3.7 Retirement village operators may also provide residents with a wide variety of assisted living services, including nursing services, medical care, transport, group activities, and assistance with living, such as laundry, cleaning and meals. The level of assistance required will vary among residents, and not all residents will require the same services. In some cases, these services will be included with the accommodation, and in other cases some services may be optional additions that a resident can choose to acquire.

Retirement villages and the GST rules

3.8 The GST treatment of accommodation provided by a village operator will vary depending on the terms of the contract for the supply, rather than be based solely around the structure in which the accommodation is provided. In particular, leased or licensed accommodation will be exempt when it is provided in a “dwelling” or taxable if it is provided in a “commercial dwelling”. What would ordinarily be a commercial dwelling may instead become a dwelling, if the consideration is for the right to occupy the unit.


B Co., a retirement village operator, offers individual apartments to residents for a weekly charge. The weekly charge entitles the resident to the exclusive use of their apartment, and to use shared facilities, such as the grounds, and common rooms. Residents may opt to acquire additional services – such as cleaning, rubbish disposal, eligibility to take part in organised outings, and nursing care – separately for an additional charge. However, there is no obligation to acquire these services.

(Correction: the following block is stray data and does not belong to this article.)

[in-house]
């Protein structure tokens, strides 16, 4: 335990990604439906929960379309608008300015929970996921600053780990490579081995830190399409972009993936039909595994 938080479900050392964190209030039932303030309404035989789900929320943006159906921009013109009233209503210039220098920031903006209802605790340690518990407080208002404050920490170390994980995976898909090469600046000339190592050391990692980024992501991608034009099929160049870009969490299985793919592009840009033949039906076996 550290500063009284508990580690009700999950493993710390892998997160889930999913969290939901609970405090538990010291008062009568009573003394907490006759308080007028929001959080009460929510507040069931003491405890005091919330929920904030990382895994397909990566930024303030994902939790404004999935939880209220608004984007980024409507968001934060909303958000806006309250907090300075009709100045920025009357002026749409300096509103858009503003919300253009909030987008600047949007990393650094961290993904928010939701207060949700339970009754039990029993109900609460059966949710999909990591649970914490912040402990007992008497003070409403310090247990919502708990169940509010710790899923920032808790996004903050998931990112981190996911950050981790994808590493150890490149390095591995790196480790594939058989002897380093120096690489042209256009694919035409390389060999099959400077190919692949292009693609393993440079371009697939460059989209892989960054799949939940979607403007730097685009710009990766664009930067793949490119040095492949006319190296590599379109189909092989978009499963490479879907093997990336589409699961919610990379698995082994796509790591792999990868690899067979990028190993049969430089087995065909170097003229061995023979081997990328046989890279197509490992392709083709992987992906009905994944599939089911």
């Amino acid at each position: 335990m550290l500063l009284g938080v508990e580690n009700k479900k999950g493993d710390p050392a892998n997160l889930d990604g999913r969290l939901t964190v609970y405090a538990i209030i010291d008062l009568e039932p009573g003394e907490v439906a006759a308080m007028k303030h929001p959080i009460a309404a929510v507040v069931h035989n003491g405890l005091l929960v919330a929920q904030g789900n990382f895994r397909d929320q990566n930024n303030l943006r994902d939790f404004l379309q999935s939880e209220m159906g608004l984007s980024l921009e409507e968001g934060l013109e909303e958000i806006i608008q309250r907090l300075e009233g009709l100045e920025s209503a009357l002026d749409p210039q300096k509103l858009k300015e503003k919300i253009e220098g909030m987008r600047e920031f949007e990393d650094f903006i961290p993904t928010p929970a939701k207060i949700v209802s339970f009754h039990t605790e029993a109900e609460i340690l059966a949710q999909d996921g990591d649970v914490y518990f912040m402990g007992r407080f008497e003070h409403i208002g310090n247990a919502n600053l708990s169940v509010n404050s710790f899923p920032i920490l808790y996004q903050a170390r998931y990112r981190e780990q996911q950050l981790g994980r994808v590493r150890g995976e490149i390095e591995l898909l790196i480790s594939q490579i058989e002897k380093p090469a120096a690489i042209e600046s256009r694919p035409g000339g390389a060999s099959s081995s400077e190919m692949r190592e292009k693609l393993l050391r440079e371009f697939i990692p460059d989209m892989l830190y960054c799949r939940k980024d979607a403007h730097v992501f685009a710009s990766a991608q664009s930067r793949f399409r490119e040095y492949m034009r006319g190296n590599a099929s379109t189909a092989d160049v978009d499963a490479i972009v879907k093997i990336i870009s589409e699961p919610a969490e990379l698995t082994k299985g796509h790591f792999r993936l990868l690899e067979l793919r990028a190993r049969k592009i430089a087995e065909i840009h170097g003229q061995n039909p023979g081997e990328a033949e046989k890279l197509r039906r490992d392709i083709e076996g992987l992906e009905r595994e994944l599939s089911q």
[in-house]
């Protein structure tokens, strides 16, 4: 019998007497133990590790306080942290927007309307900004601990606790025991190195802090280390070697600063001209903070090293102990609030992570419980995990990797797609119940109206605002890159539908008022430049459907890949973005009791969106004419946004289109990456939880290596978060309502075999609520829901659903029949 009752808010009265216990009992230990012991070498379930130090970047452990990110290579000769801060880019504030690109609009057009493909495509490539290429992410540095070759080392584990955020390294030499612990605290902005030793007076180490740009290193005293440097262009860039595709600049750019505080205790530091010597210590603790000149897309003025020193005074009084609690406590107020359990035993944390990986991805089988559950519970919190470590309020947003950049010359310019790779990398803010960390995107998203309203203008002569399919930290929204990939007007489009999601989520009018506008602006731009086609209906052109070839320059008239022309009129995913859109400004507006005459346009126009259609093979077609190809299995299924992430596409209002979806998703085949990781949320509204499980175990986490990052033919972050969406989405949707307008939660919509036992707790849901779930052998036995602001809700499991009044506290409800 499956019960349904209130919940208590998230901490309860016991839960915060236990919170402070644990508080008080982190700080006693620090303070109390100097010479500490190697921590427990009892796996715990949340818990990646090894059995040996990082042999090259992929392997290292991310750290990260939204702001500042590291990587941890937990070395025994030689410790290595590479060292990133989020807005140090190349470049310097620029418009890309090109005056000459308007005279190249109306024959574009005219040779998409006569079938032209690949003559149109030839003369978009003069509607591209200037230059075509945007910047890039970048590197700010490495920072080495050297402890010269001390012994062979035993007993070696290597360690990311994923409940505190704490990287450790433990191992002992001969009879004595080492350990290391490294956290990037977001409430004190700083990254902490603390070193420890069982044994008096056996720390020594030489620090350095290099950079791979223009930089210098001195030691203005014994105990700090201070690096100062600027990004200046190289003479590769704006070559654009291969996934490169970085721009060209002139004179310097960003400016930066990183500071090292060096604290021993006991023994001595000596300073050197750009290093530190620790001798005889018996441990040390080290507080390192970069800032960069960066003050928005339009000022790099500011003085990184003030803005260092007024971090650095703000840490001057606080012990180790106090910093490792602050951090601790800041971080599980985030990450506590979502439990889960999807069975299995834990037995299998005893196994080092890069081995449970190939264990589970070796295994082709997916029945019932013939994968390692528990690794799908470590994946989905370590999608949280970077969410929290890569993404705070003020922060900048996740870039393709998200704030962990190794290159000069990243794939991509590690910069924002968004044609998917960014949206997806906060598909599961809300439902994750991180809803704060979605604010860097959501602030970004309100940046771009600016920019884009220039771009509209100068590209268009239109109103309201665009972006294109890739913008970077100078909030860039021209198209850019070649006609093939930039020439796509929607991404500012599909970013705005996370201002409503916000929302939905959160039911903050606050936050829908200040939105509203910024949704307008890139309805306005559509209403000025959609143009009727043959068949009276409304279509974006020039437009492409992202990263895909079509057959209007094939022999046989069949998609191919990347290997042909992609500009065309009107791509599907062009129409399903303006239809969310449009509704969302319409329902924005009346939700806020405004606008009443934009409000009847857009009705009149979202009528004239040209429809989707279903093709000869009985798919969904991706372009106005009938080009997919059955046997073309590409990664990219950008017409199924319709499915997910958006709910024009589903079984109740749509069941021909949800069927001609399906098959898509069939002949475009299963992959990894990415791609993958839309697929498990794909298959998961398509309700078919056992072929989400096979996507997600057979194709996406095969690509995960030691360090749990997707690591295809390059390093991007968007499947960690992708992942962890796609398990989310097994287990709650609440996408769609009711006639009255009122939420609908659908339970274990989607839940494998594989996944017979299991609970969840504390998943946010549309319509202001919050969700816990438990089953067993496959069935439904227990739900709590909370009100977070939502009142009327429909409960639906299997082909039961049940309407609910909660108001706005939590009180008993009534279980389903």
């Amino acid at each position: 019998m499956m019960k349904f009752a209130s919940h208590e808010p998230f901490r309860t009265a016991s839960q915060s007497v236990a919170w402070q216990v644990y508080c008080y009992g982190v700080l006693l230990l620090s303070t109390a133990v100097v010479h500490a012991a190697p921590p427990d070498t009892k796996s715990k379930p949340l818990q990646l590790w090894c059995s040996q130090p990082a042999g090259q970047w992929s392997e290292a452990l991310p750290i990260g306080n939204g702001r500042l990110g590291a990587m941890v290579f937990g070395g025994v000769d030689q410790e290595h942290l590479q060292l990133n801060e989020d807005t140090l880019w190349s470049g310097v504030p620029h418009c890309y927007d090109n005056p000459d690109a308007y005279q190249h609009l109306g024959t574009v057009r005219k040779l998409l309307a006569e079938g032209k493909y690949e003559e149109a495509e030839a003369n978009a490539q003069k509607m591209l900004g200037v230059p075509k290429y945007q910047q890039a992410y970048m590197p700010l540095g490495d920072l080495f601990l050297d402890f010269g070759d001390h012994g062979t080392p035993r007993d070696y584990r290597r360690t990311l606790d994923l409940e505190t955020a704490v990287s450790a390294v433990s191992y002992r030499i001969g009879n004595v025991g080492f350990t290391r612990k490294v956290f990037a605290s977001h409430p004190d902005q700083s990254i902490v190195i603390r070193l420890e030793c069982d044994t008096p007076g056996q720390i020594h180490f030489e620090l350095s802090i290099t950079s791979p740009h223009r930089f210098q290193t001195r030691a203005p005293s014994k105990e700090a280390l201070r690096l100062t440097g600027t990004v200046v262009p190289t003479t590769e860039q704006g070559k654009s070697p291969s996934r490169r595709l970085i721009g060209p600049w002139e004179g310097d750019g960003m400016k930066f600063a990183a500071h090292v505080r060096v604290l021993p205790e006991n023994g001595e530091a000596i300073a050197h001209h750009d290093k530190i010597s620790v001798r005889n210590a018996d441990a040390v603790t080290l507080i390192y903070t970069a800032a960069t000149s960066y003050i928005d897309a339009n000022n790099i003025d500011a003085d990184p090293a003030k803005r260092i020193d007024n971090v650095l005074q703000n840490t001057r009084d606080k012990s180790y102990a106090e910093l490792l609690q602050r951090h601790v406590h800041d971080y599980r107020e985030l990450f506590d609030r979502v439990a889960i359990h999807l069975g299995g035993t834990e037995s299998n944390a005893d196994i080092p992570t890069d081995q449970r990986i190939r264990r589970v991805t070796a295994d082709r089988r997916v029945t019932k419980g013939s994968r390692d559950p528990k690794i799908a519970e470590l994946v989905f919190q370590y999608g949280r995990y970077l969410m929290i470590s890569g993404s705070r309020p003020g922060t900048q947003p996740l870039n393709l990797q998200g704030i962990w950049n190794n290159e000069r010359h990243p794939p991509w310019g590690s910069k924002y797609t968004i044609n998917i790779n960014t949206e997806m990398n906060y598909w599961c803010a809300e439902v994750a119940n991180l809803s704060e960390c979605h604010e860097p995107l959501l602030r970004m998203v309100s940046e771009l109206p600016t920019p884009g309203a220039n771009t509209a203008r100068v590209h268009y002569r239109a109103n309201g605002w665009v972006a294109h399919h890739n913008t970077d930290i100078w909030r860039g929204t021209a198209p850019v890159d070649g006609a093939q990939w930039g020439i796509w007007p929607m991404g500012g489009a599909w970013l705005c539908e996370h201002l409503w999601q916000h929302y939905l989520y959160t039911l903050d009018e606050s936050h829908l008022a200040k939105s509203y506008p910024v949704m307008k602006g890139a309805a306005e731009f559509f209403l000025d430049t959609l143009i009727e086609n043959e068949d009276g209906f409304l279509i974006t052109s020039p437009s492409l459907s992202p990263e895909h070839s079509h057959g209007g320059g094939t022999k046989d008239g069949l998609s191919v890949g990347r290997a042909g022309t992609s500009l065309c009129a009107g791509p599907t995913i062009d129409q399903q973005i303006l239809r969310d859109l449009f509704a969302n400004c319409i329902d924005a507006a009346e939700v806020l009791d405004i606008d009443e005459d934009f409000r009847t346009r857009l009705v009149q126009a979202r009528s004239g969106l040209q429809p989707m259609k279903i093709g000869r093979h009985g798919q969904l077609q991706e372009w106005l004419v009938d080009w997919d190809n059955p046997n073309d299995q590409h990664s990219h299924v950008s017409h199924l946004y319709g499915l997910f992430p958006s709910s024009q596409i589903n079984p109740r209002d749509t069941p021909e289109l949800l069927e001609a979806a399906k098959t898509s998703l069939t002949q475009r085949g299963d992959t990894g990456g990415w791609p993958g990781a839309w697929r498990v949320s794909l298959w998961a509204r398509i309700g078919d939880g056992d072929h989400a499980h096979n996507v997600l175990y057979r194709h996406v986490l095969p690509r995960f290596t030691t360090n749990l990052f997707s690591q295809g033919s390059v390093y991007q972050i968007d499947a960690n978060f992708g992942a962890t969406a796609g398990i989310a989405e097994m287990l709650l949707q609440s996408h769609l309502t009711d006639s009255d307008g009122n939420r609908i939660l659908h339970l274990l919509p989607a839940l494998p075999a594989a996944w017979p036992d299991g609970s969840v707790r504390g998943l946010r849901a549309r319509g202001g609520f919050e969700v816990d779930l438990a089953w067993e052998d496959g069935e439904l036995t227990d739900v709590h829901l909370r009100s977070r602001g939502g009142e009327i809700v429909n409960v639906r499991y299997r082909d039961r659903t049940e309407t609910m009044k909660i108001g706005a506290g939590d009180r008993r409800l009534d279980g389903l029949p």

The supply of the apartment is GST-exempt (as accommodation in a dwelling). If a resident chooses to acquire the additional services, the supply of those additional services will be taxable and will not alter the GST treatment of the accommodation.

C Co., another retirement village operator, offers care apartments to residents for a weekly charge. The care apartments are supplied as part of a larger package that also includes the use of shared facilities, meals, the periodic cleaning of the apartment, rubbish disposal, eligibility to take part in organised outings, and regular visits from a nurse.

The supply of accommodation in the care apartment is taxable, as the supply will not be the supply of accommodation in a “dwelling”.

3.9 The treatment of a number of incidental services, such as use of the grounds, will depend on the treatment of the accommodation. Both taxable and exempt accommodation may be provided within the same building, and residents of each kind may share the use of the same shared facilities.

3.10 The supply of care services such as cleaning, nursing or medical services, is generally taxable, although some goods and services (including the right to occupy the premises) supplied may be “domestic goods and services” and when provided in a commercial dwelling, be subject to an effectively lower rate of GST.[3] This recognises that they are close substitutes for exempt residential accommodation.